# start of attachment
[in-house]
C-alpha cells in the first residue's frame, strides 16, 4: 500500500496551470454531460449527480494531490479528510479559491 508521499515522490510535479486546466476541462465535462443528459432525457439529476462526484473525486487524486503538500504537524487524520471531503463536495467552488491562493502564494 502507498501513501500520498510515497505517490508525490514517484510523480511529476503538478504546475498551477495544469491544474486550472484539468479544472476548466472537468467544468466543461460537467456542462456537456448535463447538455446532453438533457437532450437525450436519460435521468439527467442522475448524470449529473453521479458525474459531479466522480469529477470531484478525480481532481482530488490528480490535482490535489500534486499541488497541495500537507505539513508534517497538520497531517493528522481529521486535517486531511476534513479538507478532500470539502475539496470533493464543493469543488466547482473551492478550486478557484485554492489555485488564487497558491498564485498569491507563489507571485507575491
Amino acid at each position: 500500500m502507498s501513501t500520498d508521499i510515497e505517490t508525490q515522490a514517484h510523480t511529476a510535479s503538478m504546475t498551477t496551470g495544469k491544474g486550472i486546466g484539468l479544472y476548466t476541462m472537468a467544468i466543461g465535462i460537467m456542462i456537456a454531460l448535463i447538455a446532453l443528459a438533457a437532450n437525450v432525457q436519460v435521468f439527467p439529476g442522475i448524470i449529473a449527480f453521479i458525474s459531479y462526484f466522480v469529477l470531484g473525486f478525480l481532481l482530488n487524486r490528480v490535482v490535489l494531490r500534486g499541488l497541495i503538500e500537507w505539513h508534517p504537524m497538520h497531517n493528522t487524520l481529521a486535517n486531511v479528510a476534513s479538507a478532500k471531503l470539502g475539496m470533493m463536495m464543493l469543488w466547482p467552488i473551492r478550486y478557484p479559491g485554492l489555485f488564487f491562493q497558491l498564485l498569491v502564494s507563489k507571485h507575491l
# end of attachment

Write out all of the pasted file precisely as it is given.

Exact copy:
[in-house]
C-alpha cells in the first residue's frame, strides 16, 4: 500500500496551470454531460449527480494531490479528510479559491 508521499515522490510535479486546466476541462465535462443528459432525457439529476462526484473525486487524486503538500504537524487524520471531503463536495467552488491562493502564494 502507498501513501500520498510515497505517490508525490514517484510523480511529476503538478504546475498551477495544469491544474486550472484539468479544472476548466472537468467544468466543461460537467456542462456537456448535463447538455446532453438533457437532450437525450436519460435521468439527467442522475448524470449529473453521479458525474459531479466522480469529477470531484478525480481532481482530488490528480490535482490535489500534486499541488497541495500537507505539513508534517497538520497531517493528522481529521486535517486531511476534513479538507478532500470539502475539496470533493464543493469543488466547482473551492478550486478557484485554492489555485488564487497558491498564485498569491507563489507571485507575491
Amino acid at each position: 500500500m502507498s501513501t500520498d508521499i510515497e505517490t508525490q515522490a514517484h510523480t511529476a510535479s503538478m504546475t498551477t496551470g495544469k491544474g486550472i486546466g484539468l479544472y476548466t476541462m472537468a467544468i466543461g465535462i460537467m456542462i456537456a454531460l448535463i447538455a446532453l443528459a438533457a437532450n437525450v432525457q436519460v435521468f439527467p439529476g442522475i448524470i449529473a449527480f453521479i458525474s459531479y462526484f466522480v469529477l470531484g473525486f478525480l481532481l482530488n487524486r490528480v490535482v490535489l494531490r500534486g499541488l497541495i503538500e500537507w505539513h508534517p504537524m497538520h497531517n493528522t487524520l481529521a486535517n486531511v479528510a476534513s479538507a478532500k471531503l470539502g475539496m470533493m463536495m464543493l469543488w466547482p467552488i473551492r478550486y478557484p479559491g485554492l489555485f488564487f491562493q497558491l498564485l498569491v502564494s507563489k507571485h507575491l